Overview of the 12th International Conference on Malignant Lymphoma

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James O. Armitage, MD
Professor, Internal Medicine
Division of Hematology & Oncology
University of Nebraska Medical Center
Omaha, Nebraska

Hello, my name is James Armitage. I am a professor of Medicine at University of Nebraska Medical Center. Today, I would like to share with you some of, what I think, are the most interesting things and most practical things for you to use as a clinician from the 12th International Conference on Malignant Lymphoma, often called the Lugano meeting, which is the biggest lymphoma meeting that occurs in the world. As the name suggests, it occurs in Lugano, Switzerland, and it occurs every other year, and I am at that meeting right now. What I would like to do is just highlight a few of the most practical papers from this meeting. There is one paper about CNS lymphoma that was provocative, I thought. The investigators from Italy took patients and divided them using their own system of high-risk and low-risk into those that were unlikely to have CNS relapse, usually meningeal relapse for a patient treated systematically, or those who they thought were at high risk. Then, they went back and looked at the patients and found an extremely interesting thing and that is those patients at high-risk, if they got intrathecal therapy, still had an increased risk compared to low-risk patients of relapse in the CNS. But those patients who received high-dose methotrexate or intermediate-dose methotrexate incorporated with the primary therapy, had no one with CNS relapse. It is a very interesting idea. An alternate approach that was discussed was doing spinal taps on patients and doing flow studies and identifying those people who already, by flow, you can find minimal disease in the spinal fluid, and then treating them specifically for CNS lymphoma. Of course, the problem here is that CNS relapse is really relatively rare particularly in the area of rituximab. If you can identify high-risk patients, it maybe that something other than a few dosage of intrathecal methotrexate would be a better approach. One other issue about CNS disease that was discussed at this meeting is a report using temsirolimus for patients who failed primary therapy which would be usually high-dose methotrexate perhaps with high-dose cytarabine perhaps with radiotherapy. They had an amazingly high response rate. Over half the patients who had failed standard upfront therapy still responded to temsirolimus, interesting idea.

Another issue that was addressed here is where radiotherapy fits today in the treatment of patients with lymphoma. You can hear people say in talks and you can read in papers that perhaps radiotherapy no longer has much of a place in treating patients with lymphoma, but there were some papers here that would certainly dispute that idea. There was long-term followup from the team at Princess Margaret Hospital in Toronto, in patients with low-stage follicular lymphoma which showed a 10-year freedom from relapse of 48% including both stage 1 and stage 2 patients; that is pretty good outcome. Everybody responded. Almost everybody had complete remission and about half the patients remained in remission for over 10 years. So, maybe radiotherapy is not too old fashioned for localized follicular lymphoma. There were several papers that addressed the issue of radiotherapy as an adjunct in the patients with diffuse large B-cell lymphoma. There was a paper from the NCCN in United States and another from a German Hodgkin Lymphoma Study Group that both when they looked back on their data found that there seemed to be an advantage to patients with bulky disease even if they achieved the remission, they got radiotherapy after treatment. There was a very interesting paper from the team in Vancouver which showed that patients who at the end of therapy had a negative PET scan did quite well, had failure-free survival of about three quarters. The patients who had a positive PET scan at the end of therapy, if they receive no more treatment, only a third of them stayed well. However, those who got radiotherapy, four out of five stayed well. Now, this suggests that you can use a radiotherapy with an equivocal or positive PET scan at the end of treatment to assay the bulky mass and the patient can do well, but it also makes you wonder those patients who had a negative PET scan since their ultimate outcome was actually slightly worse than those who had a positive PET scan that got radiotherapy, if radiotherapy would have contributed there. So, at least, you should not completely give up on the idea.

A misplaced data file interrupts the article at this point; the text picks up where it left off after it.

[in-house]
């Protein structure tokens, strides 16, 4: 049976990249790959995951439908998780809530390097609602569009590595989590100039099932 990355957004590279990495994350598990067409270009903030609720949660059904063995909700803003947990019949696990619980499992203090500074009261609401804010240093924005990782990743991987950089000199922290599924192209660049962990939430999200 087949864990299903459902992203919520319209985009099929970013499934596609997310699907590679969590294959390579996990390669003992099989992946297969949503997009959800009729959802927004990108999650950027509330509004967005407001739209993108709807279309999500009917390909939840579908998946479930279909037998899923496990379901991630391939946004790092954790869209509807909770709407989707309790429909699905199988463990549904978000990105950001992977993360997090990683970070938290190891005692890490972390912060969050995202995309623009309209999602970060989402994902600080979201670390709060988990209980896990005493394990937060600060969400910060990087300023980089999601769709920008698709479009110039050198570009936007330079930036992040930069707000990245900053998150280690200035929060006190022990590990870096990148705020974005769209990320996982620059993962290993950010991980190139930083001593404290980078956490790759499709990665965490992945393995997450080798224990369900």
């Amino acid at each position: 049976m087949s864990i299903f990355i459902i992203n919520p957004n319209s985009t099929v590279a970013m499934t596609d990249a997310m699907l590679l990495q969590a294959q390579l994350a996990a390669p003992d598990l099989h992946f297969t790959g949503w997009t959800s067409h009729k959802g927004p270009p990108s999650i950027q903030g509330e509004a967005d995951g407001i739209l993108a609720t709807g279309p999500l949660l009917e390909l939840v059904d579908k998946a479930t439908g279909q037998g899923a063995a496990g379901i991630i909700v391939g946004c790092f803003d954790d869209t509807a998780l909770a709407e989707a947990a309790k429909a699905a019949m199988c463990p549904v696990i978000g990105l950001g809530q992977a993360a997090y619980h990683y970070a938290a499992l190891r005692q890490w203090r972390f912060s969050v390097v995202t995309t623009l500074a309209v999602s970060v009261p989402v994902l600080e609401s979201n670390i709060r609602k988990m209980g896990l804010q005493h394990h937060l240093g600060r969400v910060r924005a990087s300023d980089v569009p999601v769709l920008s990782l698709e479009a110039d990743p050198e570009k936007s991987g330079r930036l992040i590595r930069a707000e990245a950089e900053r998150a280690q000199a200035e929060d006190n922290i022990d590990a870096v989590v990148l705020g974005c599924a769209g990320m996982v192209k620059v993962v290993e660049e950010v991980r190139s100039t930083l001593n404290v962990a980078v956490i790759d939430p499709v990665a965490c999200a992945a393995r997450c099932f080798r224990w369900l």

There were data again about surveillance scanning presented here and showed once again that there is little evidence that surveillance scanning in patients with aggressive lymphoma contributes to outcome; that is, most patients would have been identified clinically and little difference if there is an improvement in survival. This applies to both Hodgkin lymphomas and aggressive non-Hodgkin lymphomas. However, there was one interesting paper from Denmark where the investigators looked back at the large number of patients with both Hodgkin lymphoma and non-Hodgkin lymphoma. They had a relatively higher number of people identified uniquely by surveillance imaging where about a quarter of relapses were identified by surveillance imaging. But they had a suggestion that the patients in the aggressive B-cell lymphoma, mostly diffused large B-cell lymphoma that patients in that group might have done better if they were asymptomatic and had their disease discovered by surveillance imaging. At the moment, the overwhelming data would suggest that there is no place for surveillance imaging and that is what I do. My colleagues and I do not do routine surveillance imaging, but I think this study and some other bits of data are enough of hint that really would be appropriate to identify very high-risk patients where we had effective salvage therapy like transplant for diffuse large B-cell lymphoma and do a randomized trial to answer this question about whether or not this study that is a surveillance CT or PET CT which costs a lot of money, scares patients, and can lead to second malignancies, whether or not the net effect could be positive if we found the right group of patients.